David Lidington recently met Clerks of the House of Commons to discuss the petitioning process for the HS2 Hybrid Bill which is scheduled to take place later this year. Following this meeting David wrote to all of his constituents who may be affected by the HS2 scheme to provide them with information on petitioning.
This information has been reproduced below.
If having read the information you have any questions (and are one of David’s constituents) please contact David on 0207 219 2514 firstname.lastname@example.org.
I am writing to all constituents in my constituency that may be affected by the Government’s proposed HS2 rail line to provide them with information regarding the HS2 Hybrid Bill, which was deposited with Parliament in November 2013 and the petitioning process.
I would like to stress that you may not be directly affected by HS2 and I do not want to cause any undue concern. However, I know that many of my constituents are quite rightly unhappy with the level of communication and information being provided by HS2 Ltd and therefore I hope that this information will be helpful. The information provided in this letter has been based on a meeting I recently held with the House of Commons Clerks working on the HS2 Hybrid Bill. The Clerks are Parliament’s Civil Service. They provide all Members of Parliament with impartial advice.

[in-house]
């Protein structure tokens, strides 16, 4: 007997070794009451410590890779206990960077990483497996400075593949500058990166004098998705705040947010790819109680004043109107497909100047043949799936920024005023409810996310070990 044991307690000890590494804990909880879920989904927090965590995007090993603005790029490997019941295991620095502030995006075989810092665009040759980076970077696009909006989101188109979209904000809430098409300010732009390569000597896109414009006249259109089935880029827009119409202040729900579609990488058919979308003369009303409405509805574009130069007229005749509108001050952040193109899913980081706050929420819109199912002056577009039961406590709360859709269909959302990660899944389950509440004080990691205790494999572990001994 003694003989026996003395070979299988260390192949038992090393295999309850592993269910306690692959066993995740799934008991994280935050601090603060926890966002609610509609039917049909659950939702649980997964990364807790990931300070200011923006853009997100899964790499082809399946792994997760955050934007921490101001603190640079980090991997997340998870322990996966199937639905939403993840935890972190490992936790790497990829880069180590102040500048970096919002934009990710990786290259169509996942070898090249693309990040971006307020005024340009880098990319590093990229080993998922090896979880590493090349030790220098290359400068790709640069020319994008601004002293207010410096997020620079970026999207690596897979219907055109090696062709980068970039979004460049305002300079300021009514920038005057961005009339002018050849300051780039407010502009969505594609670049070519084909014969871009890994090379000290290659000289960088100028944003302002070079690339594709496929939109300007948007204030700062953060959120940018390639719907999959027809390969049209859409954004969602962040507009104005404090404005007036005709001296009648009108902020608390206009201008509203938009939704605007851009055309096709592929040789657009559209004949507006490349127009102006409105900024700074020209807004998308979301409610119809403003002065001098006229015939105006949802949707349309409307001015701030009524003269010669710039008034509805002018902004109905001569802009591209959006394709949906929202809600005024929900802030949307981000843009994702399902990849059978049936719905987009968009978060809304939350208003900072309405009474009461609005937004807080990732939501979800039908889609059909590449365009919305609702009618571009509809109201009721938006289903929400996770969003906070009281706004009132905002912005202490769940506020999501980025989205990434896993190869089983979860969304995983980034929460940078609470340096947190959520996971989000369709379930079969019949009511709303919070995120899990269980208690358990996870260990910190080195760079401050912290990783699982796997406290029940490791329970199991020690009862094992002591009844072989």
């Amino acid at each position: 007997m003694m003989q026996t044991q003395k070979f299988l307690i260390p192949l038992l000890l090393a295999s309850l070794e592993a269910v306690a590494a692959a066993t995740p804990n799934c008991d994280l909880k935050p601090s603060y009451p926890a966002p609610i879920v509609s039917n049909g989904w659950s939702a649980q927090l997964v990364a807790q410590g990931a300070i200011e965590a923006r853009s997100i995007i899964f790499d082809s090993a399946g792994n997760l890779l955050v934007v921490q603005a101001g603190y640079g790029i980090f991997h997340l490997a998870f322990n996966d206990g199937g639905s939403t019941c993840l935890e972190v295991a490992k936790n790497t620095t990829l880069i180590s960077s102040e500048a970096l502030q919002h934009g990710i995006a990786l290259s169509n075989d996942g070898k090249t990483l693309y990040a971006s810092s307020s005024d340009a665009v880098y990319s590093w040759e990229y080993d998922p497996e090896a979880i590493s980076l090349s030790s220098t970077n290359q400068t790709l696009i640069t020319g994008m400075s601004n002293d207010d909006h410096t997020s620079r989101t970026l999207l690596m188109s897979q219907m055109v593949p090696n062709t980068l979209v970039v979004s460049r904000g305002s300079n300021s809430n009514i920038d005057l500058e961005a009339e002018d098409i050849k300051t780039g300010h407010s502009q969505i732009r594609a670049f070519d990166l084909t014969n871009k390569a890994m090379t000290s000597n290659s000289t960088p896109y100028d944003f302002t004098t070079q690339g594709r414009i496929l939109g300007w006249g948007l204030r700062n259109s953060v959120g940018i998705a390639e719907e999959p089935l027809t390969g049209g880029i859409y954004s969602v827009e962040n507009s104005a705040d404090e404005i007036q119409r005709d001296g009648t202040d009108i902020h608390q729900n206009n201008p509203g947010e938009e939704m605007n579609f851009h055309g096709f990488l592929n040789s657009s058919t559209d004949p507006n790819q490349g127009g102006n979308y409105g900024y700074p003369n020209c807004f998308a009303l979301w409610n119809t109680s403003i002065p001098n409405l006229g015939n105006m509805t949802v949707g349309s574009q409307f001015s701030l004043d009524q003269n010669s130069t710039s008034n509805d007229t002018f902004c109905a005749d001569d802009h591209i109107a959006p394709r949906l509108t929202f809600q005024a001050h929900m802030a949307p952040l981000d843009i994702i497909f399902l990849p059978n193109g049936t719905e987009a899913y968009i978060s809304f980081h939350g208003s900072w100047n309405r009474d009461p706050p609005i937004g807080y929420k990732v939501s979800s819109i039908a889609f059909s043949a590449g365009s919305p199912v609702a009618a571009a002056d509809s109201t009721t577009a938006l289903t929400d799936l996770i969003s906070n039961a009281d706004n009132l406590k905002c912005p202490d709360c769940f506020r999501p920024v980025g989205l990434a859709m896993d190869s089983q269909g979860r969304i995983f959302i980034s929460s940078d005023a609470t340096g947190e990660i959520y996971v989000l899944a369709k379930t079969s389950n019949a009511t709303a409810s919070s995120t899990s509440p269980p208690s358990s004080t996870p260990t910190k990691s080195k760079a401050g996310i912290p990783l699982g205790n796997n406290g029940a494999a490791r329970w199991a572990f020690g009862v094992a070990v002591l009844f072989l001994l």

What is the Hybrid Bill?
The HS2 Hybrid Bill sets out plans for Phase One (London to Birmingham) of HS2. If the Bill is passed by Parliament, work will be able to begin on constructing HS2. Construction of HS2 cannot start until both Houses of Parliament have passed the Bill and it receives Royal Assent.
The Bill was presented to Parliament on Monday 25 November 2013 and the Bill and all documents relating to it have been made public. The documents include:
· The Bill itself
· Details of the work taking place
· Plans of the proposed route
· An estimate of the cost
· The Environmental Statement
HS2 Ltd have made the Bill and all the documents relating to it (around 55,000 pages), available online on their website (www.hs2.org.uk) and copies have also been made available to affected local authorities, Parish Councils and libraries along the route. The Environmental Statement includes details on the impact HS2 will have on the local area and the mitigation measures HS2 Ltd are proposing to put in place.
Second Reading of the HS2 Hybrid Bill will take place in Parliament at some point in 2014. While I cannot be sure of the exact timing of Second Reading, based on the timetable for the Environmental Statement consultation, it is unlikely to be before 28 April 2014 at the earliest.